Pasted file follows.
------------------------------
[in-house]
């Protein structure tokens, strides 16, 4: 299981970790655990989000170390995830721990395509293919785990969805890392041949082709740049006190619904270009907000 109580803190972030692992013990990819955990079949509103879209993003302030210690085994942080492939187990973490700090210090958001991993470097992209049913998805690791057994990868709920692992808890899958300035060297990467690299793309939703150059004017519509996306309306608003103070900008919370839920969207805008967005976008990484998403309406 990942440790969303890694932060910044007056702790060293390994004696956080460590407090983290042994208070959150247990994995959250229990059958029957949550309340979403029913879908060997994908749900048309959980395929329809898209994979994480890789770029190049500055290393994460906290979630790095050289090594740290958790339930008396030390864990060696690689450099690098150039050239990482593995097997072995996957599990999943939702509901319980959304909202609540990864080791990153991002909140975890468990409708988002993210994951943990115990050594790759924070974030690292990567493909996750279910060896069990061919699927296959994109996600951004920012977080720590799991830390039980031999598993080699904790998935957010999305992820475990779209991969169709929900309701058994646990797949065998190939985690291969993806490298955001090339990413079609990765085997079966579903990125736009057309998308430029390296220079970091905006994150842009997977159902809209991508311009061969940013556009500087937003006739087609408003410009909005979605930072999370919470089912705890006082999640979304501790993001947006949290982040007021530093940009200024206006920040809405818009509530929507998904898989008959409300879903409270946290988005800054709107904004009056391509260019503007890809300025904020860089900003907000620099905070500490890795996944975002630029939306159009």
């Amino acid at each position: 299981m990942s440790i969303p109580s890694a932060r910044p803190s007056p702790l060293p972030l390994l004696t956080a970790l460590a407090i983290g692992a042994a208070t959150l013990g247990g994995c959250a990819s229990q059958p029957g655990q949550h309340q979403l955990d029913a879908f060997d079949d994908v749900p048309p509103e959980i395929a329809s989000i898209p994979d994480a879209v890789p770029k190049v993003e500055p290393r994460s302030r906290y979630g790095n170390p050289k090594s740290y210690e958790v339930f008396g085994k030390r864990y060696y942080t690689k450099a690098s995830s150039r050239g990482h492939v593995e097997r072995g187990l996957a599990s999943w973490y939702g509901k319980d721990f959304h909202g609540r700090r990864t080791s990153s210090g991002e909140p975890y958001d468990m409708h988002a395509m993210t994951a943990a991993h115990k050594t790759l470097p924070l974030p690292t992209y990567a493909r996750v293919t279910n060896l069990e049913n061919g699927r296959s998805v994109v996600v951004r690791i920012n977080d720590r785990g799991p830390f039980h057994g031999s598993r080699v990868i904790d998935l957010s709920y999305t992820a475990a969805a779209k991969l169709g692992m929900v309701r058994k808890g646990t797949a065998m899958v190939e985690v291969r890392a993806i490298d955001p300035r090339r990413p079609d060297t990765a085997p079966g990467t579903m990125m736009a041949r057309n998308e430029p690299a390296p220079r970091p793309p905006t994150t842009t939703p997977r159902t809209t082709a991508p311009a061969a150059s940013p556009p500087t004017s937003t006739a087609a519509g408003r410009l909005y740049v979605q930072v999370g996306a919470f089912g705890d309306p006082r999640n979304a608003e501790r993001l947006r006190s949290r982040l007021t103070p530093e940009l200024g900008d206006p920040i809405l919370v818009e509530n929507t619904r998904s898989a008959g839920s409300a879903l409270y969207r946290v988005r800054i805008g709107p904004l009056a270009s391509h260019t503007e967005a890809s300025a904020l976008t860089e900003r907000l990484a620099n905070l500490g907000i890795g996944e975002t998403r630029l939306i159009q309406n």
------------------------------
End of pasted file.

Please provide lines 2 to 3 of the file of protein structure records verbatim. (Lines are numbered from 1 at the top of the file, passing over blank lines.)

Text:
């Protein structure tokens, strides 16, 4: 299981970790655990989000170390995830721990395509293919785990969805890392041949082709740049006190619904270009907000 109580803190972030692992013990990819955990079949509103879209993003302030210690085994942080492939187990973490700090210090958001991993470097992209049913998805690791057994990868709920692992808890899958300035060297990467690299793309939703150059004017519509996306309306608003103070900008919370839920969207805008967005976008990484998403309406 990942440790969303890694932060910044007056702790060293390994004696956080460590407090983290042994208070959150247990994995959250229990059958029957949550309340979403029913879908060997994908749900048309959980395929329809898209994979994480890789770029190049500055290393994460906290979630790095050289090594740290958790339930008396030390864990060696690689450099690098150039050239990482593995097997072995996957599990999943939702509901319980959304909202609540990864080791990153991002909140975890468990409708988002993210994951943990115990050594790759924070974030690292990567493909996750279910060896069990061919699927296959994109996600951004920012977080720590799991830390039980031999598993080699904790998935957010999305992820475990779209991969169709929900309701058994646990797949065998190939985690291969993806490298955001090339990413079609990765085997079966579903990125736009057309998308430029390296220079970091905006994150842009997977159902809209991508311009061969940013556009500087937003006739087609408003410009909005979605930072999370919470089912705890006082999640979304501790993001947006949290982040007021530093940009200024206006920040809405818009509530929507998904898989008959409300879903409270946290988005800054709107904004009056391509260019503007890809300025904020860089900003907000620099905070500490890795996944975002630029939306159009």
């Amino acid at each position: 299981m990942s440790i969303p109580s890694a932060r910044p803190s007056p702790l060293p972030l390994l004696t956080a970790l460590a407090i983290g692992a042994a208070t959150l013990g247990g994995c959250a990819s229990q059958p029957g655990q949550h309340q979403l955990d029913a879908f060997d079949d994908v749900p048309p509103e959980i395929a329809s989000i898209p994979d994480a879209v890789p770029k190049v993003e500055p290393r994460s302030r906290y979630g790095n170390p050289k090594s740290y210690e958790v339930f008396g085994k030390r864990y060696y942080t690689k450099a690098s995830s150039r050239g990482h492939v593995e097997r072995g187990l996957a599990s999943w973490y939702g509901k319980d721990f959304h909202g609540r700090r990864t080791s990153s210090g991002e909140p975890y958001d468990m409708h988002a395509m993210t994951a943990a991993h115990k050594t790759l470097p924070l974030p690292t992209y990567a493909r996750v293919t279910n060896l069990e049913n061919g699927r296959s998805v994109v996600v951004r690791i920012n977080d720590r785990g799991p830390f039980h057994g031999s598993r080699v990868i904790d998935l957010s709920y999305t992820a475990a969805a779209k991969l169709g692992m929900v309701r058994k808890g646990t797949a065998m899958v190939e985690v291969r890392a993806i490298d955001p300035r090339r990413p079609d060297t990765a085997p079966g990467t579903m990125m736009a041949r057309n998308e430029p690299a390296p220079r970091p793309p905006t994150t842009t939703p997977r159902t809209t082709a991508p311009a061969a150059s940013p556009p500087t004017s937003t006739a087609a519509g408003r410009l909005y740049v979605q930072v999370g996306a919470f089912g705890d309306p006082r999640n979304a608003e501790r993001l947006r006190s949290r982040l007021t103070p530093e940009l200024g900008d206006p920040i809405l919370v818009e509530n929507t619904r998904s898989a008959g839920s409300a879903l409270y969207r946290v988005r800054i805008g709107p904004l009056a270009s391509h260019t503007e967005a890809s300025a904020l976008t860089e900003r907000l990484a620099n905070l500490g907000i890795g996944e975002t998403r630029l939306i159009q309406n």